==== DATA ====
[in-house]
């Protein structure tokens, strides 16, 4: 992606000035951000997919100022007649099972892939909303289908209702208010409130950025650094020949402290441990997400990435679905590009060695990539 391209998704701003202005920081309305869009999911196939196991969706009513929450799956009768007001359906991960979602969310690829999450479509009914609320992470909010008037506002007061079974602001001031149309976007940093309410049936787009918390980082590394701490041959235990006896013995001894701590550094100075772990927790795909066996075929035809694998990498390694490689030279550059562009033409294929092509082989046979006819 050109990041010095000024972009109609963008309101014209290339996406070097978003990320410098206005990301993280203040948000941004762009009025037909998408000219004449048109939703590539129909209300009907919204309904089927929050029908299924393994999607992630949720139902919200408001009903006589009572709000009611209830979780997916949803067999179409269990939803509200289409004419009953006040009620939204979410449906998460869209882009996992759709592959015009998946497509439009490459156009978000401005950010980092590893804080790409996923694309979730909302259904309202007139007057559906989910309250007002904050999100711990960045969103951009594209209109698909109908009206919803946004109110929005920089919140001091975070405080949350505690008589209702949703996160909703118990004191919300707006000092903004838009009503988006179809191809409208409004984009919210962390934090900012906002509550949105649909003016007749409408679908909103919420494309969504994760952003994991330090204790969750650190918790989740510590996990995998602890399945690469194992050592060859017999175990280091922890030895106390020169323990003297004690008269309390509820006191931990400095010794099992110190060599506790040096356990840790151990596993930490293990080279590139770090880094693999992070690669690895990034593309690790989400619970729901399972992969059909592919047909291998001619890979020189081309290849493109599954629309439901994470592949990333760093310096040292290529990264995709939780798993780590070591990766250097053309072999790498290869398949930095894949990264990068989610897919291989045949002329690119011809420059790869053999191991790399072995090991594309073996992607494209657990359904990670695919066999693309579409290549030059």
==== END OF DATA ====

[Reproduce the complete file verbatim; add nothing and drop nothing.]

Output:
[in-house]
């Protein structure tokens, strides 16, 4: 992606000035951000997919100022007649099972892939909303289908209702208010409130950025650094020949402290441990997400990435679905590009060695990539 391209998704701003202005920081309305869009999911196939196991969706009513929450799956009768007001359906991960979602969310690829999450479509009914609320992470909010008037506002007061079974602001001031149309976007940093309410049936787009918390980082590394701490041959235990006896013995001894701590550094100075772990927790795909066996075929035809694998990498390694490689030279550059562009033409294929092509082989046979006819 050109990041010095000024972009109609963008309101014209290339996406070097978003990320410098206005990301993280203040948000941004762009009025037909998408000219004449048109939703590539129909209300009907919204309904089927929050029908299924393994999607992630949720139902919200408001009903006589009572709000009611209830979780997916949803067999179409269990939803509200289409004419009953006040009620939204979410449906998460869209882009996992759709592959015009998946497509439009490459156009978000401005950010980092590893804080790409996923694309979730909302259904309202007139007057559906989910309250007002904050999100711990960045969103951009594209209109698909109908009206919803946004109110929005920089919140001091975070405080949350505690008589209702949703996160909703118990004191919300707006000092903004838009009503988006179809191809409208409004984009919210962390934090900012906002509550949105649909003016007749409408679908909103919420494309969504994760952003994991330090204790969750650190918790989740510590996990995998602890399945690469194992050592060859017999175990280091922890030895106390020169323990003297004690008269309390509820006191931990400095010794099992110190060599506790040096356990840790151990596993930490293990080279590139770090880094693999992070690669690895990034593309690790989400619970729901399972992969059909592919047909291998001619890979020189081309290849493109599954629309439901994470592949990333760093310096040292290529990264995709939780798993780590070591990766250097053309072999790498290869398949930095894949990264990068989610897919291989045949002329690119011809420059790869053999191991790399072995090991594309073996992607494209657990359904990670695919066999693309579409290549030059």